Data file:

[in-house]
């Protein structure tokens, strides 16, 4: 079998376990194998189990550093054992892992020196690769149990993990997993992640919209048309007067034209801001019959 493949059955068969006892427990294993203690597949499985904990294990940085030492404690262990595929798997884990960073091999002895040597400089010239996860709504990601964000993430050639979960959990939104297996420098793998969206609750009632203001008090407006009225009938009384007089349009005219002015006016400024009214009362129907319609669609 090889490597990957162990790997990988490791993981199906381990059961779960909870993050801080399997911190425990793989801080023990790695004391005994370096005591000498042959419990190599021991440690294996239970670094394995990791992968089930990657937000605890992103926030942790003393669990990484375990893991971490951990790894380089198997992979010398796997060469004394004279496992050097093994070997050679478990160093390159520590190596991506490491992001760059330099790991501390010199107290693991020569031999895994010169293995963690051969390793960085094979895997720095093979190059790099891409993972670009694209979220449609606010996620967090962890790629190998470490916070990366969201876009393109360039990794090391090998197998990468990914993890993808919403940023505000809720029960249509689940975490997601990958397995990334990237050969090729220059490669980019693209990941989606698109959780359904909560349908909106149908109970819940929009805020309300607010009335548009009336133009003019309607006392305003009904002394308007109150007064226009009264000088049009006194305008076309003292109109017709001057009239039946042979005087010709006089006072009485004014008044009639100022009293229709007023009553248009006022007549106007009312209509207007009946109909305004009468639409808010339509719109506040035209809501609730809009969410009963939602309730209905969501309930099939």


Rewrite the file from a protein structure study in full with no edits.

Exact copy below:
[in-house]
């Protein structure tokens, strides 16, 4: 079998376990194998189990550093054992892992020196690769149990993990997993992640919209048309007067034209801001019959 493949059955068969006892427990294993203690597949499985904990294990940085030492404690262990595929798997884990960073091999002895040597400089010239996860709504990601964000993430050639979960959990939104297996420098793998969206609750009632203001008090407006009225009938009384007089349009005219002015006016400024009214009362129907319609669609 090889490597990957162990790997990988490791993981199906381990059961779960909870993050801080399997911190425990793989801080023990790695004391005994370096005591000498042959419990190599021991440690294996239970670094394995990791992968089930990657937000605890992103926030942790003393669990990484375990893991971490951990790894380089198997992979010398796997060469004394004279496992050097093994070997050679478990160093390159520590190596991506490491992001760059330099790991501390010199107290693991020569031999895994010169293995963690051969390793960085094979895997720095093979190059790099891409993972670009694209979220449609606010996620967090962890790629190998470490916070990366969201876009393109360039990794090391090998197998990468990914993890993808919403940023505000809720029960249509689940975490997601990958397995990334990237050969090729220059490669980019693209990941989606698109959780359904909560349908909106149908109970819940929009805020309300607010009335548009009336133009003019309607006392305003009904002394308007109150007064226009009264000088049009006194305008076309003292109109017709001057009239039946042979005087010709006089006072009485004014008044009639100022009293229709007023009553248009006022007549106007009312209509207007009946109909305004009468639409808010339509719109506040035209809501609730809009969410009963939602309730209905969501309930099939």